2018 and Beyond: Trends for an Optimal CX Strategy

Wow. We’re sure you realize it, but we’re already halfway through the year. It seems like only yesterday we were looking ahead at 2018, trying to discern where things were headed. Today, we’ve witnessed nearly six months worth of market trends, or more specifically how things are shaping up for the year ahead.

It’s a perfect time then, to assess the current state of the modern customer experience journey and figure out what’s actually panned out and where we’re going in the world of CX. This gives you the opportunity to right the ship, per se, and build some forward momentum for the rest of the year. And if you already have great momentum, deploying some of these trends should help you gain even more success.

Customer Experience In 2018, Thus Far…

Several changes have come to pass over the last six months or so, and it’s important we take a look at them before turning our gaze forward. You see, these “trends” will greatly affect what happens over the coming year.

Customer Expectations Have Increased Considerably

You can blame modern technology and devices. You can blame the “digital age” and the rise of modern digital content or experiences. You could even blame the Millennial generation for coming of age and gaining more influence over the current state of the market. But let’s not place blame, let’s embrace.

The reality is, all of these things contributed to a shift in customer expectations. For whatever reason you ascribe to, customers are now more demanding than ever, and organizations must become better prepared to deal with said needs. More specifically, consumers demand greater convenience, faster and more relentless campaigns and experiences, and robust support.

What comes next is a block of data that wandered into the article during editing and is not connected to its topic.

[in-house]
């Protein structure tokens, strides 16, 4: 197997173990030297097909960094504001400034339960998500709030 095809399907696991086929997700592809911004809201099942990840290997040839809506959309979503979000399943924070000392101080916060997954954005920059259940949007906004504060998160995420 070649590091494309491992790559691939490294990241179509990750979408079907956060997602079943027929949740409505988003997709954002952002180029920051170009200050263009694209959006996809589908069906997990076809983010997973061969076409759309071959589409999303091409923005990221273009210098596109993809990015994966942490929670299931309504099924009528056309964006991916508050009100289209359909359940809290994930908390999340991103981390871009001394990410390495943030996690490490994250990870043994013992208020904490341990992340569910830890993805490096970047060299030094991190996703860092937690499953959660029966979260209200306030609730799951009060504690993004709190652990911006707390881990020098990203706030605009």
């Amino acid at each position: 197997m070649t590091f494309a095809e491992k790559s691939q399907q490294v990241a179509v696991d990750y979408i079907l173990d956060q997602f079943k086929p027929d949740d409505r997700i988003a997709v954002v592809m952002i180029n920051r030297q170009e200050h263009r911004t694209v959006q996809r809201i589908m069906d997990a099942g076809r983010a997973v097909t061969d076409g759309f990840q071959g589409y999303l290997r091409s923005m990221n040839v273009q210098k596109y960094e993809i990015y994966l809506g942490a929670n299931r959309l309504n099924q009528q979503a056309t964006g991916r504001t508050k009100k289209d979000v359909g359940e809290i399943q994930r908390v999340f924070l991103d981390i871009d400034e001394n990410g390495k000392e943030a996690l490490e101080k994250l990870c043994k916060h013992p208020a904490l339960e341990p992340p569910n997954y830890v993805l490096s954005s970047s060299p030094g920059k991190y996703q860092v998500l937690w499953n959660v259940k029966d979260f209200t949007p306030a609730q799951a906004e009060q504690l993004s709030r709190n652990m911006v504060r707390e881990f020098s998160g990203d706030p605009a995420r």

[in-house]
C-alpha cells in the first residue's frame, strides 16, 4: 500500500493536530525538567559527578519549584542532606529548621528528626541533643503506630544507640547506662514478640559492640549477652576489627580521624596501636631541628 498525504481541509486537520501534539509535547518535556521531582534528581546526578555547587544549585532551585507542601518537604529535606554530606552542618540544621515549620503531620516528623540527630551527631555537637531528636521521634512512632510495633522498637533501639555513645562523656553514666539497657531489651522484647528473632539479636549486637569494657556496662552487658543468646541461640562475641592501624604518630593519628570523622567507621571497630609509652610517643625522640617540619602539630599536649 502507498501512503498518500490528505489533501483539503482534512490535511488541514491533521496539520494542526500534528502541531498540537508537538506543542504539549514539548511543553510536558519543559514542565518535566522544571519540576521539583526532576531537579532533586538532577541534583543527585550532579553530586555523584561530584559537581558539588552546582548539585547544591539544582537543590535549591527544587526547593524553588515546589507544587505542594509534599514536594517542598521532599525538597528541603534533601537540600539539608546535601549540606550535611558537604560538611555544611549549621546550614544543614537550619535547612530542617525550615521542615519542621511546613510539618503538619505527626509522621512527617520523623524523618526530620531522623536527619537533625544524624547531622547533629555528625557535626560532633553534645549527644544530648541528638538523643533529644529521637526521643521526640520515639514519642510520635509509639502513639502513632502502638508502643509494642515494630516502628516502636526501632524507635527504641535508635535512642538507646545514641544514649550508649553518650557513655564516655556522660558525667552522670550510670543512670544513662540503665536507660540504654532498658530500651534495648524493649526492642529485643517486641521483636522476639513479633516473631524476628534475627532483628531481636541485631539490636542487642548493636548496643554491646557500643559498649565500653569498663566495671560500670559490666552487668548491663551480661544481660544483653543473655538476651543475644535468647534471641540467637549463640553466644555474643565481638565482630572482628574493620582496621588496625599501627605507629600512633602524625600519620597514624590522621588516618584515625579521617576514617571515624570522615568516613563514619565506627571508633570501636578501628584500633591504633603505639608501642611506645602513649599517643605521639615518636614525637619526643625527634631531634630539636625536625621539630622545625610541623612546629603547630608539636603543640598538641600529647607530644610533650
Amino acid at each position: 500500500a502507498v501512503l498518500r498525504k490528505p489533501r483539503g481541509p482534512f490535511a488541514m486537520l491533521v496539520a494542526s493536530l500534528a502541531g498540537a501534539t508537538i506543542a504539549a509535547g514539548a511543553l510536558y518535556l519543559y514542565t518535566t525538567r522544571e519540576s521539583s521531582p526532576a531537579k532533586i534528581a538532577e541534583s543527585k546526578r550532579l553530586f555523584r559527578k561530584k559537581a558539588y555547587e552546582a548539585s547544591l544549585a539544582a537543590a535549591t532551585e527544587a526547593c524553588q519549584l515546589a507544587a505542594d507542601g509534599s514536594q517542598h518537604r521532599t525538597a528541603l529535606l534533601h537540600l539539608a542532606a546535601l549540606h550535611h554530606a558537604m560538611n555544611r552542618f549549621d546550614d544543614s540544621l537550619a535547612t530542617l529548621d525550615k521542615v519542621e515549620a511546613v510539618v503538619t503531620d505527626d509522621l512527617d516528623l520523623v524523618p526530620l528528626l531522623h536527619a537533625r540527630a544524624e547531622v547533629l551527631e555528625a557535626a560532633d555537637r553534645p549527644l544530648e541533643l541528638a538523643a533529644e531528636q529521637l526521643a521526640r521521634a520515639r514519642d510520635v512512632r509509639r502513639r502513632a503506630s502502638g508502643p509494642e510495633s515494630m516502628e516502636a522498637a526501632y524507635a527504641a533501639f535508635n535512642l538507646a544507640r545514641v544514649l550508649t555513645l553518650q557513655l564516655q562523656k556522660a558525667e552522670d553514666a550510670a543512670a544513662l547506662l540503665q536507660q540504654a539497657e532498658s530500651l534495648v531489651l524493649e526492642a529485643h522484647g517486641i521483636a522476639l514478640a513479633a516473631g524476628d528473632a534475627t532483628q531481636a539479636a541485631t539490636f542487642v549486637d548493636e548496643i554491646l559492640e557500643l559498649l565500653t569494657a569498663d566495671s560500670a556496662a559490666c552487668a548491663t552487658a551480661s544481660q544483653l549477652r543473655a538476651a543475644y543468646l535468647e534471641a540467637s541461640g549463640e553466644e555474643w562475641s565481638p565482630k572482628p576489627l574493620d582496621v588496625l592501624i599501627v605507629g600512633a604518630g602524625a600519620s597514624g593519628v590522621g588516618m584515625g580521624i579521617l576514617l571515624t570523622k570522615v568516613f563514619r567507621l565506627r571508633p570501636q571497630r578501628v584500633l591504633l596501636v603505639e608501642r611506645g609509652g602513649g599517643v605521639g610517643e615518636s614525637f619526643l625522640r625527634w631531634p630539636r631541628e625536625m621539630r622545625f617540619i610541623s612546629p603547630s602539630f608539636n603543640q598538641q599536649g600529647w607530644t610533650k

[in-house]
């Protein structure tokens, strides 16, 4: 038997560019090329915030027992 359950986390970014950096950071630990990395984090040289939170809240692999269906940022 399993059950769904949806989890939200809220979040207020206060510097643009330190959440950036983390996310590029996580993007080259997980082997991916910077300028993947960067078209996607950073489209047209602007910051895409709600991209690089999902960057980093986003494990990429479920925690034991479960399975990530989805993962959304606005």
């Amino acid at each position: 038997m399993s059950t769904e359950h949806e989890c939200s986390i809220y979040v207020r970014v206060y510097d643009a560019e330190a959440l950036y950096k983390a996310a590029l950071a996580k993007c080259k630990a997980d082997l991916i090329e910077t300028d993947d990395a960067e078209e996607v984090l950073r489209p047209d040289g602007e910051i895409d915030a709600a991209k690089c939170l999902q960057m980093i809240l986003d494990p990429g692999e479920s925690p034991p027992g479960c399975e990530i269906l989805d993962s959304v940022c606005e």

The sad truth is if you cannot dedicate the resources or time to what your customers want, then someone else is going to fill the gap — likely your closest competitor.

Feedback and Activity Can Be Used to Predict Behaviour

Big data and advanced analytics have opened the door to many new opportunities especially in regards to predictive and adaptive strategies. Customer Experience software and capable algorithms can accurately predict what customers are going to do before they do it.

You — with the right tools, of course — now have access to a rich database of customer information and details, including behavior, likes and dislikes, and personal sentiments.

Continuous Experiences Are Valuable

You’ve no doubt heard of transactional loyalty. It’s when a customer instantly becomes part of your entourage simply after buying a product. In the past, the end of the sales funnel was also the end of the road for your team. Once you make a sale, you can move on to other channels, effectively pushing toward more sales and new customers.

That’s no longer the case. Something called emotional loyalty now takes center stage, and its fueled by seemingly endless or continuous experiences. After you sell a product or good, for instance, the support you offer is also crucial to a customer’s sentiment toward your company.

Customer Experience Should Be Treated As Currency

Customer experience has always been around. It’s also been called other things, looked like other things, and even been talked about as is. But with each passing year, defining and employing a good customer experience strategy has become more prevalent. There are now even full professions dedicated to customer experience, associations, and industry events all focused on CX.

Customer experience, while not necessarily a tangible thing or commodity, is a form of currency that is earned, acquired, spent, and essentially pays out as it has a ‘customer/sales monetary value’ associated with it.

Incorporating a Social-In Strategy

Social “amplification” is nothing new, but it has become more prominent in the current landscape. It has also evolved considerably. Where it was once about basic-level promotions and engagements, it’s not only about social-out but also a good social-in strategy, where you’re bringing your employees, customers, partners etc. into the fold.

In the past, it was important that you didn’t take on too much socially so that you could avoid wearing yourself and your teams thin. Thanks to modern tools, this is no longer as much of a concern. Advanced analytics, user metrics, machine learning, scheduling tools, and streamlined content can all play a role in more automated, conveniently-run social campaigns.

But the jewel here is social amplification within an organization or a community. It plays into employee morale, corporate social responsibility, teamwork, and a sense of belonging.